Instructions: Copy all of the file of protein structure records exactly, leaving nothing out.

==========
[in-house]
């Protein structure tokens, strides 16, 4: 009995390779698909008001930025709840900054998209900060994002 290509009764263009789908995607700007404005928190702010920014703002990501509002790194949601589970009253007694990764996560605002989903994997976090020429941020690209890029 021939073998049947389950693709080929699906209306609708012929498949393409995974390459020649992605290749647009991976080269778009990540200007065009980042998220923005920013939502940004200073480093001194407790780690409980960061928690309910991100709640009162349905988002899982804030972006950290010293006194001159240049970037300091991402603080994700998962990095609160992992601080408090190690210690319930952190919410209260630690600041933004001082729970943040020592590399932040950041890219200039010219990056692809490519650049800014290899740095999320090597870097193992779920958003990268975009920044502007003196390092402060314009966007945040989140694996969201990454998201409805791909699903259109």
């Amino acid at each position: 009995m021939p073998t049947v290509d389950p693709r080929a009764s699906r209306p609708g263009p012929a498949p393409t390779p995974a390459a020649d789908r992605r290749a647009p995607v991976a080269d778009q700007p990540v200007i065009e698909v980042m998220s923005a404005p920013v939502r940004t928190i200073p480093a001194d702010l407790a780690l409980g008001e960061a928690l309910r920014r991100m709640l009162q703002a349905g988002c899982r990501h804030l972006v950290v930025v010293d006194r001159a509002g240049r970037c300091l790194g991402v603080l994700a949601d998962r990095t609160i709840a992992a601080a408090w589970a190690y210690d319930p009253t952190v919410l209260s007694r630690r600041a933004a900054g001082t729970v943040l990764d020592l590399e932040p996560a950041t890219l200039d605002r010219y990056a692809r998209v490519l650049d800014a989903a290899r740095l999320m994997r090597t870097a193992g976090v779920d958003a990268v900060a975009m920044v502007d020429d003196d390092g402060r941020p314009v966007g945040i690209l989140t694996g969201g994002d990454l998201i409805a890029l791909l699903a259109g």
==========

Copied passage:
[in-house]
């Protein structure tokens, strides 16, 4: 009995390779698909008001930025709840900054998209900060994002 290509009764263009789908995607700007404005928190702010920014703002990501509002790194949601589970009253007694990764996560605002989903994997976090020429941020690209890029 021939073998049947389950693709080929699906209306609708012929498949393409995974390459020649992605290749647009991976080269778009990540200007065009980042998220923005920013939502940004200073480093001194407790780690409980960061928690309910991100709640009162349905988002899982804030972006950290010293006194001159240049970037300091991402603080994700998962990095609160992992601080408090190690210690319930952190919410209260630690600041933004001082729970943040020592590399932040950041890219200039010219990056692809490519650049800014290899740095999320090597870097193992779920958003990268975009920044502007003196390092402060314009966007945040989140694996969201990454998201409805791909699903259109």
């Amino acid at each position: 009995m021939p073998t049947v290509d389950p693709r080929a009764s699906r209306p609708g263009p012929a498949p393409t390779p995974a390459a020649d789908r992605r290749a647009p995607v991976a080269d778009q700007p990540v200007i065009e698909v980042m998220s923005a404005p920013v939502r940004t928190i200073p480093a001194d702010l407790a780690l409980g008001e960061a928690l309910r920014r991100m709640l009162q703002a349905g988002c899982r990501h804030l972006v950290v930025v010293d006194r001159a509002g240049r970037c300091l790194g991402v603080l994700a949601d998962r990095t609160i709840a992992a601080a408090w589970a190690y210690d319930p009253t952190v919410l209260s007694r630690r600041a933004a900054g001082t729970v943040l990764d020592l590399e932040p996560a950041t890219l200039d605002r010219y990056a692809r998209v490519l650049d800014a989903a290899r740095l999320m994997r090597t870097a193992g976090v779920d958003a990268v900060a975009m920044v502007d020429d003196d390092g402060r941020p314009v966007g945040i690209l989140t694996g969201g994002d990454l998201i409805a890029l791909l699903a259109g």